Meb Keflizhigi, Grassroots, & It's a Boy!


Maria Isabel [1].JPG

The conflict in Colombia was brutal. So much so that many of the stories I heard there aren’t ones I always feel comfortable repeating.


A friend asked me if there was any concern that the fighting would reemerge. If the conflict could resume. Honestly, it was a good question. Both Colombian and American news sources I came across recently highlighted recent setbacks in the process of peace building.

But, based on what I saw in person: I feel pretty good about where things are heading in Colombia.


I feel that way because of the people I met. They were so committed to making sure things never went back to the way they were that it drove and motivated their daily activities.

Many people committed to creating more economic opportunities so people would be less vulnerable to violence.

Maria Isabel, who fed me the best soursop juice ever, ran her doll making shop and her farm with so much heart that you knew it wasn’t just about the dolls.

Others committed to empowering, healing, and educating others.

Angelita (second pics) played a specIal role in the reconciliation process by making sure women were front and center of healing efforts.


A single individual can’t really go to war on his own. Similarly, building peace takes all hands on deck. I’m glad Colombia has some great ones moving things forward.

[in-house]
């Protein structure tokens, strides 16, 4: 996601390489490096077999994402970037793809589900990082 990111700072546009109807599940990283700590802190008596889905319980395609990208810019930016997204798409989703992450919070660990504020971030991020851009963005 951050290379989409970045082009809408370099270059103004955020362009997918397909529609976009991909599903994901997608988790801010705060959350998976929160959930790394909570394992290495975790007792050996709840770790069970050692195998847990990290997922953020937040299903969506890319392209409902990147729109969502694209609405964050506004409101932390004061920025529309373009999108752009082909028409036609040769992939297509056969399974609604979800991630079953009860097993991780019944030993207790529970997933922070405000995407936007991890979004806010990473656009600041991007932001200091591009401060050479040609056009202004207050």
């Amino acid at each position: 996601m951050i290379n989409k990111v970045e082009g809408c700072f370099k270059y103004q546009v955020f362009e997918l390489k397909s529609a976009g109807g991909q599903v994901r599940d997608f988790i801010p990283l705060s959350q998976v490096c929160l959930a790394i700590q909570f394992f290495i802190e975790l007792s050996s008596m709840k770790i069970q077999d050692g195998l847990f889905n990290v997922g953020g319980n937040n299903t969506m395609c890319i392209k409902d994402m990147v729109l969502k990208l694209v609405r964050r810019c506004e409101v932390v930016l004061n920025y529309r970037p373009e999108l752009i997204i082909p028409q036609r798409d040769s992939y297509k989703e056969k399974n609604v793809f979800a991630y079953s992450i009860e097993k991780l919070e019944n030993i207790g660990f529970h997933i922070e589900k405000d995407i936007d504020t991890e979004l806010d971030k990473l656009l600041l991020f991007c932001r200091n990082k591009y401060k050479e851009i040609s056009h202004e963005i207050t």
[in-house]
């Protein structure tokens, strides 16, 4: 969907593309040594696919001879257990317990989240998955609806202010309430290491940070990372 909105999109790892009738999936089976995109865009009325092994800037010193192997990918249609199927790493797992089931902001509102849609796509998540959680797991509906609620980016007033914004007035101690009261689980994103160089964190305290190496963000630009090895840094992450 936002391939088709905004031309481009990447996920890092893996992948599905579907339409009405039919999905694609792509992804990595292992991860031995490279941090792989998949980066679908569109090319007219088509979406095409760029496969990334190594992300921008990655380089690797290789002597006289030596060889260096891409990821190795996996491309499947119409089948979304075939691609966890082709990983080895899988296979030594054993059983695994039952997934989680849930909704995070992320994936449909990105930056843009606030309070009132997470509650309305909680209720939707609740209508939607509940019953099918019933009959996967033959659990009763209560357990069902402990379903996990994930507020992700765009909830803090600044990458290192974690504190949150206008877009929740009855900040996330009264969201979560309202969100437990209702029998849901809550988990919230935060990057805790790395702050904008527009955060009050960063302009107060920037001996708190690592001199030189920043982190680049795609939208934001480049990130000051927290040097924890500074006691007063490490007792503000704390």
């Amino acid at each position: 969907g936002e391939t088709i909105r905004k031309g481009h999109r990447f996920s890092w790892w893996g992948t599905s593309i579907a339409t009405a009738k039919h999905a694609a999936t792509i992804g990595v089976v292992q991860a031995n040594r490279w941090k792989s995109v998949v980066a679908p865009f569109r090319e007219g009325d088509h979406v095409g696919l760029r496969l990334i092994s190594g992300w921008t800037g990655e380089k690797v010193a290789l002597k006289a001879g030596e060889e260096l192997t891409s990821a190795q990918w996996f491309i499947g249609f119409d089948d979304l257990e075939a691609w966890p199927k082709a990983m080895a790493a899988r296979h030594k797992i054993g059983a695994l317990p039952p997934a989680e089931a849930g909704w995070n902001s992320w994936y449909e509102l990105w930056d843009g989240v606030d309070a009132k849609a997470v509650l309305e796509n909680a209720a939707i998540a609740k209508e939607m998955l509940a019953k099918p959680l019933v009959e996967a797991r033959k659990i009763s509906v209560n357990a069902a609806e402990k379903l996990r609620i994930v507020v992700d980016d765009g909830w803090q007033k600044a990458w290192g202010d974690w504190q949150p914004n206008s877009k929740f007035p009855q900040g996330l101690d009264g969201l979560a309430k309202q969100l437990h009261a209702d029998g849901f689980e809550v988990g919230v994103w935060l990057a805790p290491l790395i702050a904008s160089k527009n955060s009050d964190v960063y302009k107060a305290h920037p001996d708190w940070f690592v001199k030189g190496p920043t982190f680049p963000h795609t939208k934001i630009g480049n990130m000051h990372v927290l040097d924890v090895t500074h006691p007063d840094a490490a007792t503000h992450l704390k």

This is what progress looks like to me. 🇨🇴🇨🇴🇨🇴🇨🇴🇨🇴

On one of our drives around Viotá, our driver slowed down to point out a marker on the side of the road. En memorial a todos las personas quien perdieron la vida en la guerra... in memory of those who lost their lives in the war. It was installed where about a decade ago, guerrilla fighters had slaughtered 22 paramilitary members.

Less than a half mile away from the marker, we passed by a school painted in bright orange.

“What happened to that school during that time? Would people even send their kids?”

Unsurprisingly the answer was no. This conflict disrupted everyday life to the point where kids couldn’t peacefully learn the skills for a better future.


We spent most of that day with a group of young people, probably the right age to have been the students that missed school back then, learning what they were doing now to move forward. On the way back, we passed by that same site. To my surprise, we pulled over and were led into a classroom while class was in session.

The teacher introduces us to the students and they eagerly tell us everything that they do to care for the environment.

💧Not wasting water.

🗑 Throwing away trash in the right place.

🍥 Not tossing your gum in the streets.


We have the ability to leave yesterday’s horrors behind. The future can be so much better.




The #grassrootspodcast is officially officially officially out, and what I mean by that is that the first full episode is out on Spotify, Apple Podcasts, and everywhere else.

You can stream it.

You can subscribe.

You can leave a rating and review. (Well, on some podcast platforms.)

You can share this post in your stories, tag your friends in this post, and help me get the word out.